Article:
RRSP Investors: 1 Reliable Dividend Stock to Ride Out the Recession

Which Canadian dividend stock is a top pick for a retirement portfolio today?

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Analysts widely believe the market rally off the March low is overdone. Are they right?

Economic outlook

Investors are betting big on a V-shaped recovery in the global economy. South of the border, the S&P 500 is pretty much back to where it started the year, and the NASDAQ just hit a record high. In Canada, the TSX Index is down only 12% from the February high after plunging 35% at the peak of the March sell-off.

The official unemployment rate in both Canada and the United States remained above 13% in May. Solid job gains in the month surprised analysts who had expected additional losses, but the situation remains serious. That said, the two countries continue to reopen their economies, and unemployment should fall through the end of the year and into 2021.

The IMF’s April report predicted GDP will fall 6% in Canada in 2020 and rebound 4% next year. Another report just issued by the OECD, an organization of mostly affluent countries, is less optimistic. The group anticipates GDP contraction of 9.4% in Canada and 8.4% in the United States for 2020. GDP growth in 2021 is pegged at 1.5% for Canada and 1.9% in the U.S. next year.

Even if a V-shaped recovery emerges, it is possible the stock market is getting a bit ahead of itself. In the event a U-shaped recovery is the outcome, we could be in for a meaningful market correction before the end of the year.

Which stocks should you buy?

Investors should take a buy-and-hold approach right now when searching for stocks to add to their RRSP portfolios. Volatility is expected, so it makes sense to seek out stocks with low betas that pay reliable and growing dividends.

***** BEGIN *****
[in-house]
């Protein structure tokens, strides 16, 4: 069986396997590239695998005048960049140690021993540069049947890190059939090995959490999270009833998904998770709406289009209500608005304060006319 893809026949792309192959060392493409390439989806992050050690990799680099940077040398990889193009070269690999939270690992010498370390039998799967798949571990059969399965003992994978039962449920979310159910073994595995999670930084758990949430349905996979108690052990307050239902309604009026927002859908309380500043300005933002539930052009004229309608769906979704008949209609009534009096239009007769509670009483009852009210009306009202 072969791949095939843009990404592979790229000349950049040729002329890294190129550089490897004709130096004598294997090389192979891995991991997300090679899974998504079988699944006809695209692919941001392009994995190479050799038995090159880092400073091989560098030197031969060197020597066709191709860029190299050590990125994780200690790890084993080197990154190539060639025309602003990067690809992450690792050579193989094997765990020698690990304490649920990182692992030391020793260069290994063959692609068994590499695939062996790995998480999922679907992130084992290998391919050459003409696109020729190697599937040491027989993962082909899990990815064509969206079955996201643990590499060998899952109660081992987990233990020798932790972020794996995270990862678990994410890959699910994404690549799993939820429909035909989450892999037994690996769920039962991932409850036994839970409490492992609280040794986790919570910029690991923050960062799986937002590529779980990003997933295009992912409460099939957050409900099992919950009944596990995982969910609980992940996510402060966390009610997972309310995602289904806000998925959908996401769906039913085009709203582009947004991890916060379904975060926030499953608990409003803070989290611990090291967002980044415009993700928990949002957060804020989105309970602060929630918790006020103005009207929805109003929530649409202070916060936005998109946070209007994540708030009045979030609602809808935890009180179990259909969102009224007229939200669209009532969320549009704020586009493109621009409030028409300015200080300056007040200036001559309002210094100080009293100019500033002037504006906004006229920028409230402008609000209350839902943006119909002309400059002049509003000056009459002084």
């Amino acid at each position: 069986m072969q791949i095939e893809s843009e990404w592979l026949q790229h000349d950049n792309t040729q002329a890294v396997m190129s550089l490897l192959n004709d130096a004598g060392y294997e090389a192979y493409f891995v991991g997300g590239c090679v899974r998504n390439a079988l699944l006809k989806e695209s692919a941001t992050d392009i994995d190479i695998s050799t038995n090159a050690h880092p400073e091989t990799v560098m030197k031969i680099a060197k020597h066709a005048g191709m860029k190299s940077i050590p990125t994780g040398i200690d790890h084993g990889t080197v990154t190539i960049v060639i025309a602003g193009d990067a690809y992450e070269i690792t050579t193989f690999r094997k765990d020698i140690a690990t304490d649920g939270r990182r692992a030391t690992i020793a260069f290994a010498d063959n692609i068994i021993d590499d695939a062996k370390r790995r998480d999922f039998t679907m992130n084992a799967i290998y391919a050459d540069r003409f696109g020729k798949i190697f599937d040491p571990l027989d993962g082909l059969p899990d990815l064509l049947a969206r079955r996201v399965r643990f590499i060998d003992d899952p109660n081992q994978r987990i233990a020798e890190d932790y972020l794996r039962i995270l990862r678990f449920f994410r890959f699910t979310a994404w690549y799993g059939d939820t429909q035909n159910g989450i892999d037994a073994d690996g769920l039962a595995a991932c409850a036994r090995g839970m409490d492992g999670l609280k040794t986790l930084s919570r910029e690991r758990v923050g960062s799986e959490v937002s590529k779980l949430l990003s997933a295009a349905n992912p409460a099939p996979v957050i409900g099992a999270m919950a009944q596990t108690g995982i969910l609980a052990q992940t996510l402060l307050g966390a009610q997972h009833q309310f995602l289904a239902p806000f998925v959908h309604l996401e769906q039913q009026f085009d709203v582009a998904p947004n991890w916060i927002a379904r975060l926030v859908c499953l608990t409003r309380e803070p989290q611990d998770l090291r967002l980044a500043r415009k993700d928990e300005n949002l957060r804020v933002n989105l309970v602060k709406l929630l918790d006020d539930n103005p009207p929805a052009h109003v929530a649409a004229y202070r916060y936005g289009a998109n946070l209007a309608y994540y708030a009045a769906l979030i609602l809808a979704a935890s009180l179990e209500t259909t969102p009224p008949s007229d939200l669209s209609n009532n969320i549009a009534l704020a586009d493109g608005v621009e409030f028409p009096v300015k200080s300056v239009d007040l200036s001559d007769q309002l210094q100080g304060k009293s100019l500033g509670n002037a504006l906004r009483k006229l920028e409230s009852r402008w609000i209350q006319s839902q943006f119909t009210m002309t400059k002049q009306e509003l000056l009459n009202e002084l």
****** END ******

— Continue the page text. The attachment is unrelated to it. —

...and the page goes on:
Let’s take a look at one company that might be an interesting pick right now for a self-directed retirement fund.


Fortis (TSX:FTS)(NYSE:FTS) began as the St. John’s Electric Light Company in 1885. It was incorporated in 1987 with $390 million in assets. Today, the company has a portfolio of 10 companies with $57 billion in assets that produce power, transmit electricity, and distribute natural gas.

In total, Fortis serves three million customers in Canada, the United States, and the Caribbean.

Fortis raised the dividend in each of the past 46 years. The current $18 billion capital program will boost the rate base over the next four years to support anticipated average annual dividend increases of 6%.

That’s solid guidance in an uncertain economic environment.

Investors who buy the stock today can pick up a 3.6% yield. This might not be as high as the yield you can get on the banks right now, but it is still much better than a GIC, and you have steady dividend growth coming in the next few years.

Fortis gets 99% of its earnings from regulated utilities. This means cash flow should be predictable and reliable.

The stock trades for $53 per share at the time of writing. It was $58 before the March crash, so investors aren’t down very much, and this might be a good opportunity to add to an existing position.

Fortis isn’t risk-free. The company uses debt to fuel growth, and rising interest rates would be negative for the stock. Over the next few years, however, it is unlikely rates will move much higher.

The bottom line

Investors searching for a reliable dividend-growth stock to add to their RRSP portfolios today might want to consider Fortis. The stock tends to hold up well when the broader market hits a rough patch and shouldn’t keep you up at night.

This article represents the opinion of the writer, who may disagree with the “official” recommendation position of a Motley Fool premium service or advisor. We’re Motley! Questioning an investing thesis — even one of our own — helps us all think critically about investing and make decisions that help us become smarter, happier, and richer, so we sometimes publish articles that may not be in line with recommendations, rankings or other content.

Fool contributor Andrew Walker has no position in any stock mentioned.

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